Crime writer James Ellroy once said that the tropes for most crime fiction stories would be preposterous in real life, but when executed properly, they can reflect our real world in an engaging and subversive way. The Dark Knight is a perfect example, as its powerful sense of tension and strategic violence ultimately aid the movie’s prevalent themes. The film’s opening visual of the Batman signal emerging from a blast of blue-shaded flames with no musical accompaniment perfectly sets up the movie’s underlying concern for an escalating chaos.
However, watching The Dark Knight after having seen Batman Begins, it’s immediately evident that the previous film is much darker in terms of lighting. The Dark Knight’s first two-thirds make use of brighter color grading, which reflects the city’s more hopeful ideology in light of Harvey Dent’s upcoming election. The more dismal lighting in the film’s final act reflects Gotham’s impending doom after Harvey Dent transforms into the corrupt Two-Face. While the film has often been thought to be about the effects of 9/11, its subtext remains palpably relevant within our current political spectrum. Released in the same year that Obama took office, it’s miraculous to consider how prophetic The Dark Knight really is.
Was it perfect? Hardly. It doesn’t take more than two viewings to realize that the film had a far messier second half. Perhaps the film’s most damning criticism is that it seemingly had two third acts. Also, there was at least one plot hole that seemed like lazy writing (after Batman saves Rachel after being pushed out the window by the Joker, why weren’t we shown what then happened to Joker, his cohorts, and the partygoers they were holding hostage?). Still, the film is so powerful as a whole that concern over these slight missteps just seems like nitpicking. The Dark Knight doesn’t have what you might call a happy ending, which in many ways makes the film very comparable to The Empire Strikes Back. Both are sequels to massively successful summer blockbusters that managed to outdo their original by letting the bad guys win. To be honest, I don’t think a superhero movie ending has moved me like The Dark Knight—until this summer’s Avengers: Infinity War.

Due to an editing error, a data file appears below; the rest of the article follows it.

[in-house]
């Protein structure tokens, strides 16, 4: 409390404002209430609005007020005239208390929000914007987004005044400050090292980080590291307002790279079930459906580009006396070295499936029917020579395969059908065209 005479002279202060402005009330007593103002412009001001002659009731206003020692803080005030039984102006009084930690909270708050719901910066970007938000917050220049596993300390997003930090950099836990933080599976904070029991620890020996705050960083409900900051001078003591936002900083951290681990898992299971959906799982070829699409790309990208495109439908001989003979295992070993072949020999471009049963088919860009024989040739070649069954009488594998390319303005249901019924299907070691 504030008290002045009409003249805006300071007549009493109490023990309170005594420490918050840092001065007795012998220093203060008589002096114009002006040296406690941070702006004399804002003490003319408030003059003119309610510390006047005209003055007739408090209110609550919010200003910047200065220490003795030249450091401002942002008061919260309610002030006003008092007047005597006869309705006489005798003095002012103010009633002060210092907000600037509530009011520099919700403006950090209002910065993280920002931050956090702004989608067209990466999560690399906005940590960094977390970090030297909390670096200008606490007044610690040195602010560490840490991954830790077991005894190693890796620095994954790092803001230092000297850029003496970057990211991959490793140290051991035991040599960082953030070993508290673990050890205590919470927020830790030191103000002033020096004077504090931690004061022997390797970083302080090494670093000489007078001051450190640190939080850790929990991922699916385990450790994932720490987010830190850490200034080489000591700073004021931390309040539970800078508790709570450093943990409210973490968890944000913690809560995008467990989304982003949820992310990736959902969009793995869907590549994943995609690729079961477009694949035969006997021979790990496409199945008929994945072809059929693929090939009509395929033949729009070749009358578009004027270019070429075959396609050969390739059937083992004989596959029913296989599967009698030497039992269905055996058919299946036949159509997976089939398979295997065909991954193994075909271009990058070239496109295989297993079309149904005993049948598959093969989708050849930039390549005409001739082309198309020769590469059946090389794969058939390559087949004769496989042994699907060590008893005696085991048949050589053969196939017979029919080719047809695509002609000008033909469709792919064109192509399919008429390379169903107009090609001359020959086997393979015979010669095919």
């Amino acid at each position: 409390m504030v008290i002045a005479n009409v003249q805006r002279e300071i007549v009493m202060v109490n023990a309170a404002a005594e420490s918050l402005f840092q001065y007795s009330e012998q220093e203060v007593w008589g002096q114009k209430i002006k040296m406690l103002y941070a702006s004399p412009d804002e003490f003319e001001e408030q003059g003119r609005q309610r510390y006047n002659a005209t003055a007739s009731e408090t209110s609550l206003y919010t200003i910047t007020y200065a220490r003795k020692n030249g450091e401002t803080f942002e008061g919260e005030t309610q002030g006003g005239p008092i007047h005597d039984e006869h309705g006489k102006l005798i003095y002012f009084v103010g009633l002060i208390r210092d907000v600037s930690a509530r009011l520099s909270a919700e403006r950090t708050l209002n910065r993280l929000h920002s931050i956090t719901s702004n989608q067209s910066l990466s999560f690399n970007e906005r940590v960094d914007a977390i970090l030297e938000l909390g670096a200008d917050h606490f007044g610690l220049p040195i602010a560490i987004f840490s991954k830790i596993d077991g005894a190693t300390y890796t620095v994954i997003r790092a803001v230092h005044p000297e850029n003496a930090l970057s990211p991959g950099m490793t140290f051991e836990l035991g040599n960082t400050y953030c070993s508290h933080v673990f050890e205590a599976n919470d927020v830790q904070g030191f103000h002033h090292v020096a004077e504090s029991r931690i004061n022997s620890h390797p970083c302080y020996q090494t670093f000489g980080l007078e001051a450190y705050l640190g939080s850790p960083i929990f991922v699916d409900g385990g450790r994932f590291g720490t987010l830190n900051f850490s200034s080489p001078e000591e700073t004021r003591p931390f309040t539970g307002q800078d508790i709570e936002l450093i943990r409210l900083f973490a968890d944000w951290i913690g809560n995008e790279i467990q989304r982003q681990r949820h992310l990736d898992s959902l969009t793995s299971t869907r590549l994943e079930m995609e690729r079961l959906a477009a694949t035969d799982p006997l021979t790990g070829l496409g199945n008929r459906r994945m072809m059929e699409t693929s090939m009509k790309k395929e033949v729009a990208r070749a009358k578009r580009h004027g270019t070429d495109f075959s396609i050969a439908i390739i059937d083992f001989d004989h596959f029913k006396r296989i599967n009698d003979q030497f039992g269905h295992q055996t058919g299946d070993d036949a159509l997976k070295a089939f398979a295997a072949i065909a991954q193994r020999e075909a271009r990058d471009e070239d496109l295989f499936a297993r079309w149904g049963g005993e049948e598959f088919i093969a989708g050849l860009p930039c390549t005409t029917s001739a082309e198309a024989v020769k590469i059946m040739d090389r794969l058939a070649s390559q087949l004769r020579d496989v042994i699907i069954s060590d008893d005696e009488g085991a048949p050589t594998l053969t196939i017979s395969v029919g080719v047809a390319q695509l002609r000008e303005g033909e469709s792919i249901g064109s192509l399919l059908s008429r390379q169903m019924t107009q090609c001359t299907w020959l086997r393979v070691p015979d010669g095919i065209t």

Perhaps the real reason why The Dark Knight phenomenon remains so untouched in our memories, however, is that it continues to be an anomaly in the world of comic book movies rather than an adjustment of the status quo. Two months prior to the release of The Dark Knight, Marvel Studios released Iron Man, and as we all know, this started the Marvel Cinematic Universe that more or less grew to encompass all of Hollywood’s superhero ventures (also, in case you forgot, Disney ended up purchasing Marvel just a year later). There’s no question that Iron Man was the more impactful of the two films, especially since most other superhero films that have tried to mimic the morose tone of The Dark Knight have ultimately upset both fans and critics (e.g., Man of Steel, Batman v Superman: Dawn of Justice, Justice League—most subsequent DC properties if we’re being honest here).
Still, The Dark Knight has proven to be perhaps the single most memorable superhero film—if only because it was the closest of its genre to satisfying everyone. It felt enough like high art while also being thrillingly escapist, and it’s ultimately the perfect reconciliation of Nolan’s early and latter-day work.